Combine that with the overcast weather, and the bleak color palette of the remaining buildings, and it looks pretty depressing. :(
Maybe it's not representative: maybe on a sunnier day, the greenery would make it look lush and liveable, but as it stands it's definitely an unfortunate looking Street View, that one...
I'm not sure how long the building has been in that state, but I would imagine less than a year from the vegetation, but that's hard to judge if it all dies in winter. Then again, vegetation usually grows very quickly in those areas. That said, small municipalities move slower, they have less leeway in the budget to deal with unforeseen circumstances.
A lot of what you're stated seems to indicate that you see the open areas here as a sign of neglect or failure. Often in rural areas, building are much more spread out unless they are are towards the town center. There's no reason to build next to someone if you can have a lot or two between you and them. As a city expands, these are naturally filled in as sparse building pushes farther out from the town center and some people don't want to be that far out.
As for the sidewalks and concrete, areas with wet winters that continually fluctuate between freezing and non-freezing temperatures are particularly bad on brick and concrete buildings. The continual expansion of the water when it turns into ice and back into water quickly destroys concrete in these areas. Michigan is known to be particularly bad.
In truth, looking down GlenWood Ave from that picture looks fairly pleasant to me. This could easily be a few hundred feet in either of the towns my parents are from in rural Wisconsin, and much of those towns looks fairly pleasant, if extremely spread out, to my eyes.
For comparison, here's another random spot I found by just choosing a place in google maps and zooming in. Every town has some run-down areas if it's old enough, but having a run-down area doesn't necessarily mean the economy is dead (but I'm not disputing that the economy is likely bad, just that the picture is more indicative of an area than a situation).
In some areas, work that needs to be done by the town or county may take a while. Sometimes that's the nature of living in a rural area.
I'm not blaming Flint (or any other town in the Rust Belt), just pointing out concrete items that could leave unfamiliar people "at a loss for words".
Under the circumstances, this seems to support the notion of a dying city perhaps giving up.
It doesn't help that the local government is sometimes even more incompetent than the Federal Government either. I mean, redirecting the entire city water-supply to a poisoned river? That's some grade A F---ed up right there.
In any case, America overall is a strong country, but the worst parts of America are equivalent to a 3rd-World nation.
There was a documentary on this (with mostly simulated desolation): http://www.imdb.com/title/tt1433058/?ref_=fn_al_tt_2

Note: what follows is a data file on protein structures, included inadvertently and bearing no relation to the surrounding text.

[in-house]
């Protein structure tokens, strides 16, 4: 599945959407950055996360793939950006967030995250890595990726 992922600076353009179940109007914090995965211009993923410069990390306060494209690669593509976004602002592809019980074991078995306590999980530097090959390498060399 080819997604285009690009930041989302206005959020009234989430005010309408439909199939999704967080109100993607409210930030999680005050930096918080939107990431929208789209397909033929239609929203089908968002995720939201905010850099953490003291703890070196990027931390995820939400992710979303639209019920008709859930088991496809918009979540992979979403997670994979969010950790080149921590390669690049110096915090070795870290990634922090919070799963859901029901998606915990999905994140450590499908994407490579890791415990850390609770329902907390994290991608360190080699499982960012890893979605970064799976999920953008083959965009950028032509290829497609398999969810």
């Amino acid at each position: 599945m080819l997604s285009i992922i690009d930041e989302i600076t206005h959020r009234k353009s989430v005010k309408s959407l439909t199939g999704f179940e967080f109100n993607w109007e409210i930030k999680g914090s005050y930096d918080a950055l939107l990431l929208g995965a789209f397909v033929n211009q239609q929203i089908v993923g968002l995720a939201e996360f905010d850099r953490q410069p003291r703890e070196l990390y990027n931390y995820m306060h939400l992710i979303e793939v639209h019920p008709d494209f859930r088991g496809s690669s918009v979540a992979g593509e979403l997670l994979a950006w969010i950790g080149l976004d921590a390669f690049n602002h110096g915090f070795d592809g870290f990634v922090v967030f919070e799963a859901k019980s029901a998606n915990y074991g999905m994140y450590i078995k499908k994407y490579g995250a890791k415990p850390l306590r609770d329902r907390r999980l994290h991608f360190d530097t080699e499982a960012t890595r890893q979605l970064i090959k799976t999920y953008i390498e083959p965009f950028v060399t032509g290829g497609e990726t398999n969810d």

> As a Swede
That said, my understanding is that the area is brutally cold and wet, and that buildings and infrastructure there quickly goes to shit because of that unless it had regular thorough upkeep.
Not exactly truthful. Most "free trade" recent agreements (past ~30 years or so) come with some sort of TAA support .
Why is it the federal government's responsibility to do these things? These are implied powers which the states have responsibility for. The Constitution does not reserve any of these for the federal government.
You can't ignore human ego, denial, and the power of convention. All one-industry towns wane when their one industry either falls or moves. People complain, panic, and some even try to move to find better luck elsewhere.
Ultimately, the largest anchor tends to be housing/property, which in the US tends to be paid for by long term debt. When a town loses its economic engine, demand to move there drops to near zero and the housing values fall underwater at the same time when people need to leave. I fail to see why the federal government should be on the hook for something like this. It would be subsidizing failure in a large way.
Because their cost imposed by federal internal and external policies adopted under the Congress' Commerce Clause powers (including when they are caused by decisions not to exercise Commerce Clause powers -- a decision not to act within granted power is itself an use of the power), and because while certain cities may the poster children for the problem, quite often when regional industries are effect, its not just one city in one state, but a whole state (or several) that suffer substantial net negative effects.
The commercial policy that Congress pursues which results in these harms is usually done on the premise that it is ultimately the best on balance for the nation as a whole, and that the harms some areas experience are more the compensated by the benefits experienced elsewhere in the country. Which may be true, on balance, but if it is, then taxing those that benefit to provide support to those that are harmed should be able to remediate the damage to those harmed while still leaving those who benefit ahead.